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Time To Get Equal: one year on

by Geoff Adams-Spink

27th May 2005

To mark the first anniversary of its Time to Get Equal campaign, Scope commissioned the pointy-headed folk at Demos to write a report on how to achieve independent living. Geoff Adams-Spink, Disability Affairs Correspondent for the BBC News website, went to the launch.
Last year, I shared with Ouch readers a rather surreal journalistic experience, which involved attending the extraordinary launch of the Time to Get Equal campaign. This year, I reckoned, it would all be different: It would be just like watching the sequel of a familiar movie, with the odd new twist and turn to the plot or some new characters thrown in to keep viewers interested.
Anne McGuire
And it almost was like that - almost. The thing that really was like the joker in the pack was an appearance from our new Minister for Disabled People, Anne McGuire, handing out an accolade right from the start to your own, favourite disability website.

She told us that her private office had mentioned Ouch as being part of the new minister's required reading for her new job. It is a "fascinating read", and she was very taken with its "fairly informal tone". And she said she had noticed how this "valuable resource" had demonstrated to her that her predecessor, Maria Eagle, had built up enormous credibility among disabled people, according to her reading of the site's messageboards.

So praise indeed, Ouch. Or is it? I'll leave you to decide; just remember that your messageboard contributions are being read in high places, so please mind your manners.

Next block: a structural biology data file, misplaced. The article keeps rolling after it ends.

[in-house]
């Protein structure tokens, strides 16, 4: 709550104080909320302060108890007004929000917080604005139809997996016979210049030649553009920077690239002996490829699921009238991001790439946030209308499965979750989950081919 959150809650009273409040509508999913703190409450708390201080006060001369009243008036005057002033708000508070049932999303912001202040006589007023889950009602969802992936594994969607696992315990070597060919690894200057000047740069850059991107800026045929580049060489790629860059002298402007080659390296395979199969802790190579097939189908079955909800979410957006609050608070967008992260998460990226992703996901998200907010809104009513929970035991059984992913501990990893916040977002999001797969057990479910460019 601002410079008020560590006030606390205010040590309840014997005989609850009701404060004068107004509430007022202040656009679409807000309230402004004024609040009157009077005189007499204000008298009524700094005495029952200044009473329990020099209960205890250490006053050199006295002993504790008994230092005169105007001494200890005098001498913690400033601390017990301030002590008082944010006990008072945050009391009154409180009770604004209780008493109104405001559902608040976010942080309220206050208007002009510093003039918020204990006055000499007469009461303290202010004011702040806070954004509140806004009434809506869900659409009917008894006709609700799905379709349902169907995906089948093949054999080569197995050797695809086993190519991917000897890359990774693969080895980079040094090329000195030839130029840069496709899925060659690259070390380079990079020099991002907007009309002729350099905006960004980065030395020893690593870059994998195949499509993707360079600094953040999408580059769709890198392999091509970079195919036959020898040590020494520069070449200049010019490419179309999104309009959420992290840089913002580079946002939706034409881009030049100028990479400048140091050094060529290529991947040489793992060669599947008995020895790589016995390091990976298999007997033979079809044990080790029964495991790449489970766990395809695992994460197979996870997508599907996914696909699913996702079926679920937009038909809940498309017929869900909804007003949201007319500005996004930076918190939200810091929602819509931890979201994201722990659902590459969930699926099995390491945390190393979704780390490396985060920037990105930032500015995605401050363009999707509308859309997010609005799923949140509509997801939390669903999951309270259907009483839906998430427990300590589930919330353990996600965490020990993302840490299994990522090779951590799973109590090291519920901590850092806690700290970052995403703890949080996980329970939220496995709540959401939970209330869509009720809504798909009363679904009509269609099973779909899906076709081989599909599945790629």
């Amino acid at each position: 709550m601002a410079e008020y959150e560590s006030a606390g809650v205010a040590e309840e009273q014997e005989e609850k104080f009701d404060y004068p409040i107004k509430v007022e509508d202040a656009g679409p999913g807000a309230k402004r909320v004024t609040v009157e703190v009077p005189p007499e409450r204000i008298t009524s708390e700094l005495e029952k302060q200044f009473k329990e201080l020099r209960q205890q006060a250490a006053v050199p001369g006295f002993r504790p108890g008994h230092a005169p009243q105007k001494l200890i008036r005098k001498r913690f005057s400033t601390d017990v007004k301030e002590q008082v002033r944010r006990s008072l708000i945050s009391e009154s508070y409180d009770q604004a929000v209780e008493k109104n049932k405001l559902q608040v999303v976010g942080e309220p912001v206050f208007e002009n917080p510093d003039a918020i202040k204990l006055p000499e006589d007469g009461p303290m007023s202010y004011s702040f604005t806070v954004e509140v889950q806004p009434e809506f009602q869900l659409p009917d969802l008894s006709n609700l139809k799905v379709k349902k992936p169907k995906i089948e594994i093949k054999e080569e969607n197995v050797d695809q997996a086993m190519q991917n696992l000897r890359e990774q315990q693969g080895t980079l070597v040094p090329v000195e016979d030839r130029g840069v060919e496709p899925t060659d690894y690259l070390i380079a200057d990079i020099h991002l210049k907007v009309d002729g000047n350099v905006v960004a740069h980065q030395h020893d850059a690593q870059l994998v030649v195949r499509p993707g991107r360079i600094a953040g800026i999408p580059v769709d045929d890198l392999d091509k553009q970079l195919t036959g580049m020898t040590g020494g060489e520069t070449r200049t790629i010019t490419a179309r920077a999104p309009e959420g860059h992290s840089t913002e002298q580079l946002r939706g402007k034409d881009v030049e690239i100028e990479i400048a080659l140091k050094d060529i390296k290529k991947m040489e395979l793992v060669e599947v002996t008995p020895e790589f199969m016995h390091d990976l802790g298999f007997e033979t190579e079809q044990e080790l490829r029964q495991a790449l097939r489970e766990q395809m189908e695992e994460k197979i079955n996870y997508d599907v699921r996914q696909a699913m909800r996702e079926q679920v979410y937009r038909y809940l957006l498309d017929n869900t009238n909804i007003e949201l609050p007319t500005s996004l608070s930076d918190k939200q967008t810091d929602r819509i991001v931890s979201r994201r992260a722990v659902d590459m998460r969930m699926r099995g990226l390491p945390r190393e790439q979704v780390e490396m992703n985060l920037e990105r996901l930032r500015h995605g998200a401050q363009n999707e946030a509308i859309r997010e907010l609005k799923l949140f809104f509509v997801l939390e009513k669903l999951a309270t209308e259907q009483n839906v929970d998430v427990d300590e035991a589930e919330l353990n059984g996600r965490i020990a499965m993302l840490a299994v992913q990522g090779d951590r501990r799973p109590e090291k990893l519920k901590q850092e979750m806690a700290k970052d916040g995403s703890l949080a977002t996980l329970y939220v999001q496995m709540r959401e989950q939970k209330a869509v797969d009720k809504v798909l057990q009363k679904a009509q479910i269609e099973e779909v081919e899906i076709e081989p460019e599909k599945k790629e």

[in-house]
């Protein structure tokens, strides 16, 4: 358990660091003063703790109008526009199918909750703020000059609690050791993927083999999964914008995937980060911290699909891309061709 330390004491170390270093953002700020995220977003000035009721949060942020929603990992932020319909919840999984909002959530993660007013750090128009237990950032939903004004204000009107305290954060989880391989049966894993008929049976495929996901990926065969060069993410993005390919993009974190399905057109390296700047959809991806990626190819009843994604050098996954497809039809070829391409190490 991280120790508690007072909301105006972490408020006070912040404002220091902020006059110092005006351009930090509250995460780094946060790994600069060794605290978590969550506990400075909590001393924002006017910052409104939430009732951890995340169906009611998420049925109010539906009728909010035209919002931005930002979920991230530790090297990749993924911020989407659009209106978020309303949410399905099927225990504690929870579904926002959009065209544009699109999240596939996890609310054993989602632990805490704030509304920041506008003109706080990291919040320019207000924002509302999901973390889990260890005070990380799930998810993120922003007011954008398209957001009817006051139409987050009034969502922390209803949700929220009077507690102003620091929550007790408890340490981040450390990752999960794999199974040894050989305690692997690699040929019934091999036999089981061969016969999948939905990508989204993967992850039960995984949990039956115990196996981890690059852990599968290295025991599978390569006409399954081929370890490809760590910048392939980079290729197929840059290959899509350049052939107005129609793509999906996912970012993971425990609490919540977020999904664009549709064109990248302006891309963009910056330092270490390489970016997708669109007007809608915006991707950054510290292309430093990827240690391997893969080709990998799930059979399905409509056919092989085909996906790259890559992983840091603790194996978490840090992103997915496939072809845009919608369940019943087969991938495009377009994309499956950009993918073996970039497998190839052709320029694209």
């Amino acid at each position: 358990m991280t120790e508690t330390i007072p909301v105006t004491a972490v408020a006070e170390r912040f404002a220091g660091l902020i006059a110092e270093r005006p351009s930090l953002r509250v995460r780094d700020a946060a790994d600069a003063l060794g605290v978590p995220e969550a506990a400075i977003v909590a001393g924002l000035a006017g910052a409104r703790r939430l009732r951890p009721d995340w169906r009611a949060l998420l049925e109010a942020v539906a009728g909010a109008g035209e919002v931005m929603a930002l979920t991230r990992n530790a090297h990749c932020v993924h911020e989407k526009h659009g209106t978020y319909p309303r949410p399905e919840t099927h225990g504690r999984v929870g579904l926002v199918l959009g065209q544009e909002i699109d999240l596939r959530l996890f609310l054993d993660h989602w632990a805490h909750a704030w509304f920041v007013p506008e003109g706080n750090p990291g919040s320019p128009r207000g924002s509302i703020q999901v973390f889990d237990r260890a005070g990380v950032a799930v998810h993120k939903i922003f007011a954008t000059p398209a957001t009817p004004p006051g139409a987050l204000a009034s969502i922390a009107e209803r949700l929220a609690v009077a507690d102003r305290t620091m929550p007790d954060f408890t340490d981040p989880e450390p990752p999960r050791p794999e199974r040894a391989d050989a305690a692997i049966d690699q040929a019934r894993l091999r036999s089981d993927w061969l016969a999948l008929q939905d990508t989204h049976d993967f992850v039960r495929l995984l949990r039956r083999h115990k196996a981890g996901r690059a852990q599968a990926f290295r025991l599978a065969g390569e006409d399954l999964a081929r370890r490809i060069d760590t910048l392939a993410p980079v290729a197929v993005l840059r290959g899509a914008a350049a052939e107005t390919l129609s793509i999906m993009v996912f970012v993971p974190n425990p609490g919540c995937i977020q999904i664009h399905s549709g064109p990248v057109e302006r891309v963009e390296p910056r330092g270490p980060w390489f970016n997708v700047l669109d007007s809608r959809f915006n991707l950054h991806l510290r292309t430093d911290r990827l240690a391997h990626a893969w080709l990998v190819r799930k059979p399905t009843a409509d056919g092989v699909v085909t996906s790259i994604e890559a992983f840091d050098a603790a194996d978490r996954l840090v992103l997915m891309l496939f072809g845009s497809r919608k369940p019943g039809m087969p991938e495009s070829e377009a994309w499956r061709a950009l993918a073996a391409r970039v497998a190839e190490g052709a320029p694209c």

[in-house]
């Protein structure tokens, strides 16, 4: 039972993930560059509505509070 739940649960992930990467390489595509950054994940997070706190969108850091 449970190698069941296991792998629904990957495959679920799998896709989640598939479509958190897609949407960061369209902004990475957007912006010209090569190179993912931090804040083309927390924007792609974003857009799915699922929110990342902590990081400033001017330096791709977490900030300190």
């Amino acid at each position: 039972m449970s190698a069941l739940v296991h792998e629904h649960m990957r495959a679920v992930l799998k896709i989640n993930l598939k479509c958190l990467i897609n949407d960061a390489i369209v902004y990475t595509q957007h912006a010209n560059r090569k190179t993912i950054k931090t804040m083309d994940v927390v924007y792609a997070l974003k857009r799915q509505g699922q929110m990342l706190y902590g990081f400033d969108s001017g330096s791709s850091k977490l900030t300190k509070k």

Anyway, back to the event itself. Our genial host this year had metamorphosed from Julie Fernandez to Mat Fraser. Call me old-fashioned, or even sexist, but I think Jules brings a sparkle to proceedings that few can emulate. On the other hand, Mat - fresh from his tour with comedian Laurence Clark - kept things moving along nicely by using Laurence's gags. (I speak as a friend of both, so I hope this article won't result in my being dropped from their respective dinner party lists.)

The Demos report is nicely timed to make a significant contribution to the incapacity benefit debate. Tony Manwaring, Scope's Chief Executive, said it was an opportunity to re-engineer the support given to disabled people so that it's more people focussed. For this, read: making the system adapt to the needs of individuals rather than the other way around.

The report - Independent Living: The Right to be Equal Citizens - suggests that the people best placed to determine the needs of disabled people are actually disabled people themselves.

When Scope originally launched its Time To Get Equal campaign it proposed the idea of Trading Zones - a sort of multi-layered place where ideas and resources are exchanged on an equal basis in order to solve a problem. At the time, Scope was honest in admitting that it wasn't sure whether Trading Zones would work.
Jim Elder-Woodward
A year later, we heard from Jim Elder-Woodward, who runs a trading zone on independent living.

"I remember being in residential care; being in a queue to go to the toilet; being forced to eat something I hated; being told to go to bed at ten, when aged eighteen; being given help by someone I disliked intensely," recalled Jim.